"What I've seen of these new proposals bear no relation to that effort. It might include elimination of a few deductions, but it is nowhere near revenue neutral. It is a reduction of tax rates, especially on the rich. And although it would increase the standard deduction (amount on which a family pays no tax), it would increase the first lowest tax rate on income above that amount from 10 percent to 12 percent.

"This tax cut effort is the worst possible politics, pandering to special interests and misleading voters to think they can get something for nothing — a tax cut that nobody has to pay for. But you don't get something for nothing. We will be paying for it, one way or the other. Adding to the national debt is not good for the economy, and especially for future generations."

 

SUPREME COURT: New session begins Monday with packed agenda

JASON MAZZONE ASKS: How will Justice Anthony Kennedy view the conflicting claims — equal treatment of same-sex couples on the one hand, religious conscience on the other — in Masterpiece Cakeshop v. Colorado Civil Rights Commission?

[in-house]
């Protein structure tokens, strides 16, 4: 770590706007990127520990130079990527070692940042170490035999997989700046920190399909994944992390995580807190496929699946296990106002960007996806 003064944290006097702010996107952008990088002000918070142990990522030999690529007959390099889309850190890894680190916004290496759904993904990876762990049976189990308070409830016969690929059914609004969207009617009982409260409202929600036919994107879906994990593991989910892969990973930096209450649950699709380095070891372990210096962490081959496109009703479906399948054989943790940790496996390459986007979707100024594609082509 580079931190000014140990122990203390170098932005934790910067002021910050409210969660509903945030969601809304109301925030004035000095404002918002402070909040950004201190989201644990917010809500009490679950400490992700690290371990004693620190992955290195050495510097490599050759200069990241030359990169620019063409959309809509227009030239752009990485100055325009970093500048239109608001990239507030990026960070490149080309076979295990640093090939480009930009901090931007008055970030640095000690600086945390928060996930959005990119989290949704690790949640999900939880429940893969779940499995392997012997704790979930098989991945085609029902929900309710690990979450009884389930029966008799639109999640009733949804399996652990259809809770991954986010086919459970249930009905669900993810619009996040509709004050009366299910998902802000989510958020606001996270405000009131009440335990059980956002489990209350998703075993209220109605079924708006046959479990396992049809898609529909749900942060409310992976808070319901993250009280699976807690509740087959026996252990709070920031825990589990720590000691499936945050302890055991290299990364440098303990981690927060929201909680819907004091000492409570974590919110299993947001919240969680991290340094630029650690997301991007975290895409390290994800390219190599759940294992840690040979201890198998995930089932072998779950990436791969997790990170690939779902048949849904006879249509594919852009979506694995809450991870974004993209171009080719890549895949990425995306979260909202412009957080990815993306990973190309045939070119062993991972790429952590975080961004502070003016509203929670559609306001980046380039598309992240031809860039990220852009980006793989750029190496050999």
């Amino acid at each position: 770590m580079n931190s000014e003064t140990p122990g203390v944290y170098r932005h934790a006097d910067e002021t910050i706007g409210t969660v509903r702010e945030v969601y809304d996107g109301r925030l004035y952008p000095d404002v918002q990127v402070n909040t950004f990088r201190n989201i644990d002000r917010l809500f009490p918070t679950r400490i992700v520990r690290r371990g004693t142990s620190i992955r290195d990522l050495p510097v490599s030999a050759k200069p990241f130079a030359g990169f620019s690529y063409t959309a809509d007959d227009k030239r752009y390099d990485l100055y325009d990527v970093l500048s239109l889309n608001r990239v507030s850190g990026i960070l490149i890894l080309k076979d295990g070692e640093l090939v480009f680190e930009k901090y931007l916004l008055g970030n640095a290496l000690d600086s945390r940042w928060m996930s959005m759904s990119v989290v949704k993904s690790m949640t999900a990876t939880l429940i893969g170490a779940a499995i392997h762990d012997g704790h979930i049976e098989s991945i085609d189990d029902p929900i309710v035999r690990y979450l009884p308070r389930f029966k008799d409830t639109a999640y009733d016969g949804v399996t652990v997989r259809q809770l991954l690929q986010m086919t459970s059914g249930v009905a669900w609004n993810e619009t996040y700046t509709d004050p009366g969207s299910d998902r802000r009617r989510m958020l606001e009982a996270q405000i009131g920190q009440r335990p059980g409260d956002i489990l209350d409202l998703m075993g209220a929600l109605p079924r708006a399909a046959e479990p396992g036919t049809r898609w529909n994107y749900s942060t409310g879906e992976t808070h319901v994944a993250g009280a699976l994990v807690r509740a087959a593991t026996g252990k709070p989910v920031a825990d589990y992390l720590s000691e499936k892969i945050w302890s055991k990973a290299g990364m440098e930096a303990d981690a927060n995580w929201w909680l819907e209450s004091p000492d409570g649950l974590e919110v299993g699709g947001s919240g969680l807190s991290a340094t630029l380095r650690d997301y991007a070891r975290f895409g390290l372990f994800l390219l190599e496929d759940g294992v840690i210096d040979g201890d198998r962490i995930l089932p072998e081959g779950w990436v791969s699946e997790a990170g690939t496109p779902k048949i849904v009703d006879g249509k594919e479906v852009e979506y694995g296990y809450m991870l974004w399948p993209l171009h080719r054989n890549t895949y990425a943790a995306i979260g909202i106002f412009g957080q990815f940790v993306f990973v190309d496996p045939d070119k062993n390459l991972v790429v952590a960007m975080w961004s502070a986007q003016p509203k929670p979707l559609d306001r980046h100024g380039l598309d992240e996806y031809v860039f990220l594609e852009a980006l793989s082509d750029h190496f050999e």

THE PROFESSOR SAYS: "In 2015, in Obergefell v. Hodges, the Supreme Court invalidated state law bans on same-sex marriages. In his majority opinion in that case, Kennedy wrote that the Constitution prohibits the government from barring 'same-sex couples from marriage on the same terms as accorded to couples of the opposite sex,' but that the First Amendment also gives people of faith the right to 'continue to advocate that same-sex marriage should not be condoned.'